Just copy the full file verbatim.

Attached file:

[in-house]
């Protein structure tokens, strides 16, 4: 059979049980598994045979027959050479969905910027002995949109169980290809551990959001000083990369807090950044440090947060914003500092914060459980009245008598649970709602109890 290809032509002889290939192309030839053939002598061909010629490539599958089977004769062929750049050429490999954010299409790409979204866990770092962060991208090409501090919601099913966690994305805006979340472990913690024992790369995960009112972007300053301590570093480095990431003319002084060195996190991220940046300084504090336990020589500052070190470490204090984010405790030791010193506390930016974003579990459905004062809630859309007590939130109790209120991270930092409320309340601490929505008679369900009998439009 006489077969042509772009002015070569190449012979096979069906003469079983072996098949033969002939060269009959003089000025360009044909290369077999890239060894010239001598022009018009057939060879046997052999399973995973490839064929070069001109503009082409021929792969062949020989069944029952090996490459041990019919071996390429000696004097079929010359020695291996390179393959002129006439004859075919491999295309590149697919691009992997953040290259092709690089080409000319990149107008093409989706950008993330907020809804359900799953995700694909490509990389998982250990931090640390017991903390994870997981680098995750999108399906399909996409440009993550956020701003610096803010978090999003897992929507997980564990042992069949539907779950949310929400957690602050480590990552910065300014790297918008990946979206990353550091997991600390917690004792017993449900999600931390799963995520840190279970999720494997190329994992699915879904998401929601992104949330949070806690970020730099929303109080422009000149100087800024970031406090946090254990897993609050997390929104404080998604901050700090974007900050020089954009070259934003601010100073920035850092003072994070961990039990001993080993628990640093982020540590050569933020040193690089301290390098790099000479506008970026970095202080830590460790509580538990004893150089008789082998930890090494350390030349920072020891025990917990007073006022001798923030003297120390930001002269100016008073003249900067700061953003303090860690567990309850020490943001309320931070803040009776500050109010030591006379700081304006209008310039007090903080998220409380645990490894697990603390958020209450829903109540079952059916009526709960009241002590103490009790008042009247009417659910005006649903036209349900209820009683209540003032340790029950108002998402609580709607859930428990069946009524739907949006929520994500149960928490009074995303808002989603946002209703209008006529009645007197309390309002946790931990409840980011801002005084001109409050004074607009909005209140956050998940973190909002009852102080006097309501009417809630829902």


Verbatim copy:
[in-house]
């Protein structure tokens, strides 16, 4: 059979049980598994045979027959050479969905910027002995949109169980290809551990959001000083990369807090950044440090947060914003500092914060459980009245008598649970709602109890 290809032509002889290939192309030839053939002598061909010629490539599958089977004769062929750049050429490999954010299409790409979204866990770092962060991208090409501090919601099913966690994305805006979340472990913690024992790369995960009112972007300053301590570093480095990431003319002084060195996190991220940046300084504090336990020589500052070190470490204090984010405790030791010193506390930016974003579990459905004062809630859309007590939130109790209120991270930092409320309340601490929505008679369900009998439009 006489077969042509772009002015070569190449012979096979069906003469079983072996098949033969002939060269009959003089000025360009044909290369077999890239060894010239001598022009018009057939060879046997052999399973995973490839064929070069001109503009082409021929792969062949020989069944029952090996490459041990019919071996390429000696004097079929010359020695291996390179393959002129006439004859075919491999295309590149697919691009992997953040290259092709690089080409000319990149107008093409989706950008993330907020809804359900799953995700694909490509990389998982250990931090640390017991903390994870997981680098995750999108399906399909996409440009993550956020701003610096803010978090999003897992929507997980564990042992069949539907779950949310929400957690602050480590990552910065300014790297918008990946979206990353550091997991600390917690004792017993449900999600931390799963995520840190279970999720494997190329994992699915879904998401929601992104949330949070806690970020730099929303109080422009000149100087800024970031406090946090254990897993609050997390929104404080998604901050700090974007900050020089954009070259934003601010100073920035850092003072994070961990039990001993080993628990640093982020540590050569933020040193690089301290390098790099000479506008970026970095202080830590460790509580538990004893150089008789082998930890090494350390030349920072020891025990917990007073006022001798923030003297120390930001002269100016008073003249900067700061953003303090860690567990309850020490943001309320931070803040009776500050109010030591006379700081304006209008310039007090903080998220409380645990490894697990603390958020209450829903109540079952059916009526709960009241002590103490009790008042009247009417659910005006649903036209349900209820009683209540003032340790029950108002998402609580709607859930428990069946009524739907949006929520994500149960928490009074995303808002989603946002209703209008006529009645007197309390309002946790931990409840980011801002005084001109409050004074607009909005209140956050998940973190909002009852102080006097309501009417809630829902």